Wednesday, December 30, 2009

John Stuart Mill's Mother

... you wouldn't know he had one, from his Autobiography (which I just finished reading), other than that he mentions the presence of younger siblings and, in passing, his father's marriage. Pages containing the word "father" in the Autobiography: 127. Pages containing the word "mother": 1 (in reference to someone else's mother).

Biographers seem to conclude that Mill's mother had little influence on him (e.g., Wilson in the Stanford Encyclopedia entry on Mill) -- but I don't think that follows at all. A Google search of Harriet Barrow Mill doesn't reveal much; she seems to be lost in the dust of time.

Monday, December 21, 2009

Worried about the University of California?

... this graph says it all. The blue line is below the yellow line because the blue line indicates the national average for all public higher education, including lower tier universities and two-year community colleges.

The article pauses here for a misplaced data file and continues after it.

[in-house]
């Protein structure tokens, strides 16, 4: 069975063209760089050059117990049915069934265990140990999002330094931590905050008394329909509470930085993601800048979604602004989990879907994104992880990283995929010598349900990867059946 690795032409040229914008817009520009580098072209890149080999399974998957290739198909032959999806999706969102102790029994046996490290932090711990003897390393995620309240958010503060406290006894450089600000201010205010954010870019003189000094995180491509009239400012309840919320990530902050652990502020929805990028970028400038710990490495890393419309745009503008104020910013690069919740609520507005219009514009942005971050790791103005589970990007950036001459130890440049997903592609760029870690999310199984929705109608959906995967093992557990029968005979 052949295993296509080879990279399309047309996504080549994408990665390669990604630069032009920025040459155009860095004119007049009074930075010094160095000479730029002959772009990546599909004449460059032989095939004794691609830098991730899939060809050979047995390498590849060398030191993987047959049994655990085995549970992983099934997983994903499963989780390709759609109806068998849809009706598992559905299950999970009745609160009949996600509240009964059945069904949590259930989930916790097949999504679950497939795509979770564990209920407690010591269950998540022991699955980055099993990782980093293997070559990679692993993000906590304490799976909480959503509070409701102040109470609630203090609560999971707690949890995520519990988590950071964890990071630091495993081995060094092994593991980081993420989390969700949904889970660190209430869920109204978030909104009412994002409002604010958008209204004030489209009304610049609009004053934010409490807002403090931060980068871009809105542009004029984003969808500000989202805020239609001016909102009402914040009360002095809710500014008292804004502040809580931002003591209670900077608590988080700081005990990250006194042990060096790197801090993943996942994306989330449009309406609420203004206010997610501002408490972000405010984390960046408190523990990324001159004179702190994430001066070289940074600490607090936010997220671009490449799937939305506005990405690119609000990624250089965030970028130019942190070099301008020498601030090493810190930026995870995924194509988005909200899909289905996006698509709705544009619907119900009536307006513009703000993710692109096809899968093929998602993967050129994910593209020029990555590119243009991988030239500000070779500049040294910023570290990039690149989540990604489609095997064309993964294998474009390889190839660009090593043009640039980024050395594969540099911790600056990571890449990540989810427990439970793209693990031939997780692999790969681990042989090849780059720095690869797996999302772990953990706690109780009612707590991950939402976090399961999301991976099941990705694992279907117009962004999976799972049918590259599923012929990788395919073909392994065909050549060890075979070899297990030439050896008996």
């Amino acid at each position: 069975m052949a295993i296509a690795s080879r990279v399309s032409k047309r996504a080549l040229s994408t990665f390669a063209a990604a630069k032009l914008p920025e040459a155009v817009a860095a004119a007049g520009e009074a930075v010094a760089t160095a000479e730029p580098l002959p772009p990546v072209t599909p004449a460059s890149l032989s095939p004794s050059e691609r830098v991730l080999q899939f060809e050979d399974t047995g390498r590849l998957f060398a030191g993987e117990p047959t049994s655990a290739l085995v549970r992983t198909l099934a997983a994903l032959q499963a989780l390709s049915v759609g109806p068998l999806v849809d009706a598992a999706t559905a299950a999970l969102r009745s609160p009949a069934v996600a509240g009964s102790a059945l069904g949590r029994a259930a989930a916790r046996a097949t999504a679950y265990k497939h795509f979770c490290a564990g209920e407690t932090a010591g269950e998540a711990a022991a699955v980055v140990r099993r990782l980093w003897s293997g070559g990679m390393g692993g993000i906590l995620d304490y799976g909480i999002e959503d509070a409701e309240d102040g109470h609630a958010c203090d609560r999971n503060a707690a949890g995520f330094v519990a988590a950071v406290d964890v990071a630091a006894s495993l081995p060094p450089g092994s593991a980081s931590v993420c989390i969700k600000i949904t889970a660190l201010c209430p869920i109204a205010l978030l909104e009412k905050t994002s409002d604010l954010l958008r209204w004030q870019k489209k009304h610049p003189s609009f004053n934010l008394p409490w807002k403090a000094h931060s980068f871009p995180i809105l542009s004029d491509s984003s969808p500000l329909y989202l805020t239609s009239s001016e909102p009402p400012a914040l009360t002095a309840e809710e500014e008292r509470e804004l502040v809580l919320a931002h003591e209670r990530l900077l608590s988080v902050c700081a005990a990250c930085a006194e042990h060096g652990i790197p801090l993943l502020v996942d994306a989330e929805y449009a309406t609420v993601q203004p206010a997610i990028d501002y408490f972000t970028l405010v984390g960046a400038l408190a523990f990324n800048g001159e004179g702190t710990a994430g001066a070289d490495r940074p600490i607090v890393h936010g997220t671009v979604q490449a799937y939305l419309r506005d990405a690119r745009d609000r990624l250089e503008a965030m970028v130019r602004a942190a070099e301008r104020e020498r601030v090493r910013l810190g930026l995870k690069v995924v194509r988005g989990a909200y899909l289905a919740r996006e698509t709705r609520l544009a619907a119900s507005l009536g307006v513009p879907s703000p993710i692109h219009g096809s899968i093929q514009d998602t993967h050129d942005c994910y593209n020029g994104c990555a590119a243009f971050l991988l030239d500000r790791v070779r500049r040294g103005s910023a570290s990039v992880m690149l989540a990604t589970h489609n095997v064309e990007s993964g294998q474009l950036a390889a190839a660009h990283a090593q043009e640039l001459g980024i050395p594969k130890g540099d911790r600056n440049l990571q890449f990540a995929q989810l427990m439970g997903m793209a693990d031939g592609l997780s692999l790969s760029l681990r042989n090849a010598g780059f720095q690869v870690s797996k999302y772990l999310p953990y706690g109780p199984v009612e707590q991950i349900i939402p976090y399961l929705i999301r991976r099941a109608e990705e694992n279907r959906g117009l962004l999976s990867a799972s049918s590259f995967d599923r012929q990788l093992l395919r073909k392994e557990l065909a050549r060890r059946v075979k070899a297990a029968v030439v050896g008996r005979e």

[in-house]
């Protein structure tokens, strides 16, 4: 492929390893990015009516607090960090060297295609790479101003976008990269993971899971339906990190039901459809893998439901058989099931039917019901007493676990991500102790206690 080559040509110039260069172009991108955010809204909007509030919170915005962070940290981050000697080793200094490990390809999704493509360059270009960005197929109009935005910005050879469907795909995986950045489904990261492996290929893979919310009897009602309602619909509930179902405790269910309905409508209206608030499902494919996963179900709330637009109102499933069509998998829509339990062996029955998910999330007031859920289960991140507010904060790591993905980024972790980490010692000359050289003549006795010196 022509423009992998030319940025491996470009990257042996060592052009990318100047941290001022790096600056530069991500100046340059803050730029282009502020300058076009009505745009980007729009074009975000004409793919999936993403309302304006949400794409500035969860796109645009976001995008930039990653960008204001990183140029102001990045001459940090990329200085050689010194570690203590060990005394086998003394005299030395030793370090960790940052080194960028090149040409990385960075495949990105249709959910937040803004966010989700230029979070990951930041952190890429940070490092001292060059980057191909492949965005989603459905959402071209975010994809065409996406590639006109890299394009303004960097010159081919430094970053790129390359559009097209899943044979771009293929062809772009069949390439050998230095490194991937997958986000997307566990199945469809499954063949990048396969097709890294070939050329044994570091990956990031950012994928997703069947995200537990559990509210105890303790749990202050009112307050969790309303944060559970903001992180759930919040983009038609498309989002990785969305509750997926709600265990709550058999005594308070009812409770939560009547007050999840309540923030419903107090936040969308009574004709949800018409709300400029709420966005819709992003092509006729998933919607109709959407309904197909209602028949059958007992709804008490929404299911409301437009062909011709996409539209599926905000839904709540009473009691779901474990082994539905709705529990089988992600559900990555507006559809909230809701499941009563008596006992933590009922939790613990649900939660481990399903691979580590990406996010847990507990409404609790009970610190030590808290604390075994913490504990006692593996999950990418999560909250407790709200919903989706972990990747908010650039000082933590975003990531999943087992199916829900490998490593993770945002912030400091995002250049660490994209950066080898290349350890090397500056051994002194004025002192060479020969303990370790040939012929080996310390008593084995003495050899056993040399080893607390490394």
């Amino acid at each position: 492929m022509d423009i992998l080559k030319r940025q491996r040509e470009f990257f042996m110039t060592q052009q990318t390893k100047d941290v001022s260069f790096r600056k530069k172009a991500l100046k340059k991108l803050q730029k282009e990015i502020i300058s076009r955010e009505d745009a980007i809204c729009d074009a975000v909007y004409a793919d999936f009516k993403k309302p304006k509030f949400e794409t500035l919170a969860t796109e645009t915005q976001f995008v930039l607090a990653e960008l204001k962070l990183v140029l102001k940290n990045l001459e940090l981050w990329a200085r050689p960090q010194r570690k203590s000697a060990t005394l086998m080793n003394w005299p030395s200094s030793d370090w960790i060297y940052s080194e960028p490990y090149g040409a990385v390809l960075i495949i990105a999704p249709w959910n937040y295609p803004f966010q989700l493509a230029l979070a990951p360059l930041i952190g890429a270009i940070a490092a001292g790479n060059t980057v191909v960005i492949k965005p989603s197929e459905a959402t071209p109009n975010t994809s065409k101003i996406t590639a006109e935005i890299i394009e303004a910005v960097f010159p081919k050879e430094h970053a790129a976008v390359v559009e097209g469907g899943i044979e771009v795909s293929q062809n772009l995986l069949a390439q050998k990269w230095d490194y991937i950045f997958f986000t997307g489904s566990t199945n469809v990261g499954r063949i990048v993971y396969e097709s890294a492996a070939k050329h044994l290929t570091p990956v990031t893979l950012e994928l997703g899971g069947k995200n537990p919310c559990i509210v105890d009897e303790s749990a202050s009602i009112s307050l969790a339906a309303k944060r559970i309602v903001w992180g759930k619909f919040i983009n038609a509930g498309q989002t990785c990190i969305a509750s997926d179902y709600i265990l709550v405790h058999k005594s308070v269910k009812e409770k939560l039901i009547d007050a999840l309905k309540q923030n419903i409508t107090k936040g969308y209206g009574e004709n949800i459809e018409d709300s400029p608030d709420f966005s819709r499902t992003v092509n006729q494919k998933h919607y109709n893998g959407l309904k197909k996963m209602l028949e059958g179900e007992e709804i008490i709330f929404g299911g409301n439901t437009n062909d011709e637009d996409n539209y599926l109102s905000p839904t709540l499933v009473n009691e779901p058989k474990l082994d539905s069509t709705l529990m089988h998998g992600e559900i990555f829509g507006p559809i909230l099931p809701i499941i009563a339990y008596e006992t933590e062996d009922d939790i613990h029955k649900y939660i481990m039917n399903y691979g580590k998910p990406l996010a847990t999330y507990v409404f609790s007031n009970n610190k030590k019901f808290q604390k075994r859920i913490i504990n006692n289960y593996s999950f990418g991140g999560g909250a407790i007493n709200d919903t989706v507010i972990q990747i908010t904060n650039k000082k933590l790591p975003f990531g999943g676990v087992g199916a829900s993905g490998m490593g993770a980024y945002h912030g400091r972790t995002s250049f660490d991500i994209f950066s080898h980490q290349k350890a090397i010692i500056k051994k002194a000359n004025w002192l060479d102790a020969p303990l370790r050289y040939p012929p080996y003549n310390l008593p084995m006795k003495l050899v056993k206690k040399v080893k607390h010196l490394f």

Wednesday, December 16, 2009

Professorial Product Placement

Viewing the latest Lady Gaga video, with its ten product placements, I'm inspired by the thought: Why don't professors do product placements, too?

Actually, this first occurred to me a couple years ago, when I noticed Andy Clark sipping a Monster energy drink while speaking before a large audience at a plenary session of the biennial Tucscon Toward a Science of Consciousness conference. Naturally -- I dare say inevitably -- I thought to myself: "Hey, Monster energy drinks must be cool if Andy Clark is drinking one. I should go out and buy one now! I wonder how much Monster would pay me to drink one at my plenary session?" (Admittedly, my experience at the moment was not sampled by a Hurlburt beeper, so my recollection may be slightly erroneous.)